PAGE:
I hate this time of year….

It’s the time of year when people start compliling lists.   Top stories of 2011, top trends of 2011, top top list of 2011, etc.  Whatever the list is, it’s never the same for two people, and there’s never transperancy to how it was developed.  For all we know, someone put 10 topics into a hat and the order in which they were pulled out is the “order of importance” on the list.

Which brings me to one of the bigger annoyances…  The fact that everyone is quick to blame “the corporate media” when there are stories that go under reported throughout the year.  Case in point, Dan Patterson, formerly of ABC News Radio, shared a link on Google Plus to an Alternet article recapping the “8 Stories Buried By the Corporate Media That You Need to Know About.”

I reshared the link, because I think they were under reported stories, however, I added the following comment:

I hate these kinds of articles…. 

For the most part newsrooms are largely independent from meddling with by corporate owners. That said, with the sharply reduced size of newsrooms, a lot of things fall through the cracks because they’re not on “the wires,” not of importance / relatable to the local community, or get lost in the day-to-day news that local media has a job to cover.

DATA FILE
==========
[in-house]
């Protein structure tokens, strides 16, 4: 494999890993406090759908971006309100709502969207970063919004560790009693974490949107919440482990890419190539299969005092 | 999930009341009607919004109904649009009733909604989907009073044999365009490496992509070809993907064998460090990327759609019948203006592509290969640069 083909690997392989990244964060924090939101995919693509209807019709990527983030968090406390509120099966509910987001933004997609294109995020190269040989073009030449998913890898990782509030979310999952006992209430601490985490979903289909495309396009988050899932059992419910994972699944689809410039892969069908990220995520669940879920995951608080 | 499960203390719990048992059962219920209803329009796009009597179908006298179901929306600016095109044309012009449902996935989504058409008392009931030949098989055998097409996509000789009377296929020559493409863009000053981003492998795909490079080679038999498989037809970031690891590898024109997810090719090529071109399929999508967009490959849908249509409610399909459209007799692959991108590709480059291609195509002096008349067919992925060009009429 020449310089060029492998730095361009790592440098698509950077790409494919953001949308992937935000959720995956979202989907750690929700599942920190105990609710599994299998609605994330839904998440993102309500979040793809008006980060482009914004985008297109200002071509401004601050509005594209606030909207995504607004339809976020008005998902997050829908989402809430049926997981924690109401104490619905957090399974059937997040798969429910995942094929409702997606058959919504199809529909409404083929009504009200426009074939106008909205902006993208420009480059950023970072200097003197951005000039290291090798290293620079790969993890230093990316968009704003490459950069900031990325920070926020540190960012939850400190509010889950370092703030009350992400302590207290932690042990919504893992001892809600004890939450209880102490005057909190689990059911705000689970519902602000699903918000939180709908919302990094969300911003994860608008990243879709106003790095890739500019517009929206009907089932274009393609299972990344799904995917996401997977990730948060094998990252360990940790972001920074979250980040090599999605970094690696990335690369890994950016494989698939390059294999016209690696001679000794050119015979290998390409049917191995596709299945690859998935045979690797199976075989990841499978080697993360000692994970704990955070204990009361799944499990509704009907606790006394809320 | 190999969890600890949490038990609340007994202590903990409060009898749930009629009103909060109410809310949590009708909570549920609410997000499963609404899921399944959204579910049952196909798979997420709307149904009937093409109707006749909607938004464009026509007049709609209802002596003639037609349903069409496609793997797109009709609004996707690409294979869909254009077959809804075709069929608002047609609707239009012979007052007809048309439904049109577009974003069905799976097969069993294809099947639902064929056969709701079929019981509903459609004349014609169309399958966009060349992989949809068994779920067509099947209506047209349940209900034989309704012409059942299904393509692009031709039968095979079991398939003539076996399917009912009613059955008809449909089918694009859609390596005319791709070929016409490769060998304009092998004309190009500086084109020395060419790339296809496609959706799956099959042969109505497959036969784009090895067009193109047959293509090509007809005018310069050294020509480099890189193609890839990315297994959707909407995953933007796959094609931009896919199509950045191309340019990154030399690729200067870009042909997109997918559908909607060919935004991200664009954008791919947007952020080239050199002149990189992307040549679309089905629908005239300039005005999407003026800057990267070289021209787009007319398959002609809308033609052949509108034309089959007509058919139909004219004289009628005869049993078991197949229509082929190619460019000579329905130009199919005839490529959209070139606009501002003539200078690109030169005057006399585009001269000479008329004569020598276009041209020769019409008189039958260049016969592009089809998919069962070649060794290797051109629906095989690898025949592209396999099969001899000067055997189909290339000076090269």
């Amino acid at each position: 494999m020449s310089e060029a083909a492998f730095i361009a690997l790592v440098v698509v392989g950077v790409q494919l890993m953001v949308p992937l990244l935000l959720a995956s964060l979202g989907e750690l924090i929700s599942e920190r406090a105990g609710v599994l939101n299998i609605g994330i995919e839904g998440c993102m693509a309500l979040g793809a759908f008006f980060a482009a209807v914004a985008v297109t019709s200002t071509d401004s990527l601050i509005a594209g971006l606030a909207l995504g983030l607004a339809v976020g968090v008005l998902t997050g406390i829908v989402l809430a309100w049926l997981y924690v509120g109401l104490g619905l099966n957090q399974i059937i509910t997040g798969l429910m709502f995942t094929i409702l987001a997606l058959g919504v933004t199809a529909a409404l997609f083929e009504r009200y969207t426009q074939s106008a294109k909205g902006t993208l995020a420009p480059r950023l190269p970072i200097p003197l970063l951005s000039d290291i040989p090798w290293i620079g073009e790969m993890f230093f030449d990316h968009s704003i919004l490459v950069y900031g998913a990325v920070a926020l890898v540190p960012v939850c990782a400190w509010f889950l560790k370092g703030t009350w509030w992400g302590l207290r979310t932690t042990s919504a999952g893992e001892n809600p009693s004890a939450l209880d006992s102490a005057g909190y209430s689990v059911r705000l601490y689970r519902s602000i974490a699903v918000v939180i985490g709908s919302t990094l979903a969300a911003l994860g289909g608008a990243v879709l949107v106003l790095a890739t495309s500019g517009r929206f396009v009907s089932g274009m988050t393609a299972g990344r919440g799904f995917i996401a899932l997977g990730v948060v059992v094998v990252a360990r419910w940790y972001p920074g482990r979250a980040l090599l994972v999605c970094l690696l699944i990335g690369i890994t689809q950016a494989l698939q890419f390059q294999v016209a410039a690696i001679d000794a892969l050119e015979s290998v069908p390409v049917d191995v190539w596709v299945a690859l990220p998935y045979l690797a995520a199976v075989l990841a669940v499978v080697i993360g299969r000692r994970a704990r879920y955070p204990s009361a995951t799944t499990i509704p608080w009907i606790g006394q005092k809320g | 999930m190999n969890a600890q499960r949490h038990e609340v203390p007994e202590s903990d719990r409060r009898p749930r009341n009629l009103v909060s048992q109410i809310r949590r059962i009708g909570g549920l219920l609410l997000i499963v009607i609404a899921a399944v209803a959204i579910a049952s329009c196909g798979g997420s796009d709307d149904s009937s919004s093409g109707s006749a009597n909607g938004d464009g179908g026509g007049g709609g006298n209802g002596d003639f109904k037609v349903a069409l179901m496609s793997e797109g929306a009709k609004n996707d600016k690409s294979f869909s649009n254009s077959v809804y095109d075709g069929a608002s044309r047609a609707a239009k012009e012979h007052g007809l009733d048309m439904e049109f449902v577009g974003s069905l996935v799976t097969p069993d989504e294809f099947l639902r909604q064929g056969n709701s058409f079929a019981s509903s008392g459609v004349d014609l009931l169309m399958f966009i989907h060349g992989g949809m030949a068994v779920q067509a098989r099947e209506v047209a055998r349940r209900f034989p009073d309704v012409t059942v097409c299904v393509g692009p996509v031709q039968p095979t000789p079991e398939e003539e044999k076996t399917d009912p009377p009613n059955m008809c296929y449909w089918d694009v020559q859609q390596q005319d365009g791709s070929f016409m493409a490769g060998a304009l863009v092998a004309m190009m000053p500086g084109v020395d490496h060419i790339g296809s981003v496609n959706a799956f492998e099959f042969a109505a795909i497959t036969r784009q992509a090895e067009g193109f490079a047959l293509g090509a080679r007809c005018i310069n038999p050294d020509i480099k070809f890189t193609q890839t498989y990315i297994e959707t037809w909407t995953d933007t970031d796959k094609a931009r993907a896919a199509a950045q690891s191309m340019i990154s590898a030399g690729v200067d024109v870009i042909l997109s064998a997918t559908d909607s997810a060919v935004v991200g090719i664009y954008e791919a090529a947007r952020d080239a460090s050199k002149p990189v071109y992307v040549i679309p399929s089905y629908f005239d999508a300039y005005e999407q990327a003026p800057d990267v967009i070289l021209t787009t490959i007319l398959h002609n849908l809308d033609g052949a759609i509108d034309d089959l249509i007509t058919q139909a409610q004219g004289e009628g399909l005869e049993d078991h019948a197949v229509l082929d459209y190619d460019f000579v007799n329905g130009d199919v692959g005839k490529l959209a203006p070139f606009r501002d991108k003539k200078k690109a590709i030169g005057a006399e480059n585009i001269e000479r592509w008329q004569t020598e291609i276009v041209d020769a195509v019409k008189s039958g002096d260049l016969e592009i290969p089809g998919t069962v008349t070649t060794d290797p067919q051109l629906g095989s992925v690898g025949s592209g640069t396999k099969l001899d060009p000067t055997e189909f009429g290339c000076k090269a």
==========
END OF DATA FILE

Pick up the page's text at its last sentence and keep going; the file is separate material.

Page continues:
Then again… Places like the networks, their cable news outlets, independent outlets such as Current, and the major print publications such as the New York Times, Chicago Tribune, Time, etc. really don’t have much of an excuse for not covering this. While the NYT and Trib are still mostly news-of-record publications, both of them have a national reputation for reporting stories of major national interest and the magazines are largely nationally oriented by design.

It’s not because of owenership these stories are not being reported.  It’s because of decreased staffing, and general lack of interest from the American public, that these stories don’t get reported in the major national publications and on networks and their cable news outlets.

Sad as it may sound, this country would much rather read about a Kardashian than global warming, trafficing of women and children and anything about our military than stories of families being reunited when soldiers come home from deployment.

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